Image of the Phenix Mill and the rear of the Baptist Church located in West Warwick, Rhode Island.
Set in the northwest corner of West Warwick, the village of Phenix had its origin when a dam and a cotton mill were built here by the Roger Williams Manufacturing Company in 1810. Following an 1821 fire, the mill was rebuilt with an improved water-power system on a site between Main Street and the river. Like so many early milling ventures, this newly named Phenix Manufacturing Company failed, and in the 1830s the mill was purchased by Crawford and Zachariah Allen, noted mill planners and builders. Between 1839 and 1867 the mills were purchased by the Lonsdale later, Hope Company--the corporate successor of the old Providence merchant house of Brown & Ives. The Lonsdale Company already had wide experience in operating textile factories both in Massachusetts and Rhode Island. Thus, early in their history, the Phenix Mills were tied into a corporate system which coordinated purchasing, production, and marketing for several mills.
As in the other villages, housing for mill workers was constructed in Phenix. The houses at 776-78 and 780-82 Main Street c. 1822 are typical--plain, functional dwellings--and may be the oldest houses of their type in West Warwick. The first house of worship in Phenix was built for a Sabbath School Society in 1827; by mid-century, there were three Baptist meetinghouses. In 1857, one of these was sold to a Roman Catholic parish serving an immigrant population. By 1850, Phenix was a well established village with mills, mill housing along Main Street and the side streets north of the river, many private residences especially on the former Atwood estate, broken up in 1825, churches, two banks, and a post office.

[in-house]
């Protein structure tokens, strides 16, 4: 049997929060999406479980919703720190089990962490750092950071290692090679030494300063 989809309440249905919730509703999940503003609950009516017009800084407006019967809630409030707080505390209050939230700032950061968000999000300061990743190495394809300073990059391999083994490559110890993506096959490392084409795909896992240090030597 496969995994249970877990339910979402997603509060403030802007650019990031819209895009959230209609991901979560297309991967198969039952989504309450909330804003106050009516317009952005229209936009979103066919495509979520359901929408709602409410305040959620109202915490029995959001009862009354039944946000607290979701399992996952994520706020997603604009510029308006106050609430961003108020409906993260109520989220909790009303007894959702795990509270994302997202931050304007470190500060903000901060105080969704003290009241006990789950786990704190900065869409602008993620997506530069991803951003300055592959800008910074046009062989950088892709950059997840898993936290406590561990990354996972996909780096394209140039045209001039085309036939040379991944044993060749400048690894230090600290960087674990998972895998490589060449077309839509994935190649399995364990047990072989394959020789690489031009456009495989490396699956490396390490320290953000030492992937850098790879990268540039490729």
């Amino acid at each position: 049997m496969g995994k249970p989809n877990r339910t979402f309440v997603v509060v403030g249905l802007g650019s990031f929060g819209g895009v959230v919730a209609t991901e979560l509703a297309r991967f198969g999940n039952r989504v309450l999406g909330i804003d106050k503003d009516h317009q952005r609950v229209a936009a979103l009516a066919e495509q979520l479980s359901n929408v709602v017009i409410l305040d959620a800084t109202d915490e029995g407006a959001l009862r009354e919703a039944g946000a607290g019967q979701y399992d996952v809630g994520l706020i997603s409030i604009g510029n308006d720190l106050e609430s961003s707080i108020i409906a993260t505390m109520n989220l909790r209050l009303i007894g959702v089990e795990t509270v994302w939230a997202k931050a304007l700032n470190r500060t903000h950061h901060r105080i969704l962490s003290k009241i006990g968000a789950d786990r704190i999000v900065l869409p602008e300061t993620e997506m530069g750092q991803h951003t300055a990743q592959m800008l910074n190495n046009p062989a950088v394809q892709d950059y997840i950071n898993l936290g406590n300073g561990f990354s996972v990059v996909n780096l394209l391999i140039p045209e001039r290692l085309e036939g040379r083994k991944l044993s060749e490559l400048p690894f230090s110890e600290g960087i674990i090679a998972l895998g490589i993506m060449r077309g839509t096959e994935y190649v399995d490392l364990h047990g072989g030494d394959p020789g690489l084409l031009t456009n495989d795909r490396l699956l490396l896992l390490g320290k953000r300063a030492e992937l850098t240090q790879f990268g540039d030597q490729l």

Before the Civil War, Phenix probably had a population of fewer than soo. while it was not the largest of West Warwick’s villages, it played an important role as a commercial center, its stores serving a wide population from nearby farms and villages. Phenix’s role as a center for shopping left a distinctive mark on the village in commercial buildings, such as the mid-nineteenth century store at 735 Main Street and the Spaulding Block c. 1845 et seq. at 9 Pleasant Street. In addition, successful merchants constructed handsome and relatively sophisticated houses in the village. Especially notable are the Brown House c. 1840 at 19 Fairview Avenue and the Spencer House 1847 at 2 Ames Street. This last is one of the finest Greek Revival houses in Rhode Island and was built for William Spencer, one of the village’s leading citizens--an undertaker, a builder of stores at Phenix and Lippitt, the local postmaster, and president of a bank.Source: Rhode Island Historic Preservation Commission- Historic and Architectural Resources of West Warwick, Rhode Island: A Preliminary Report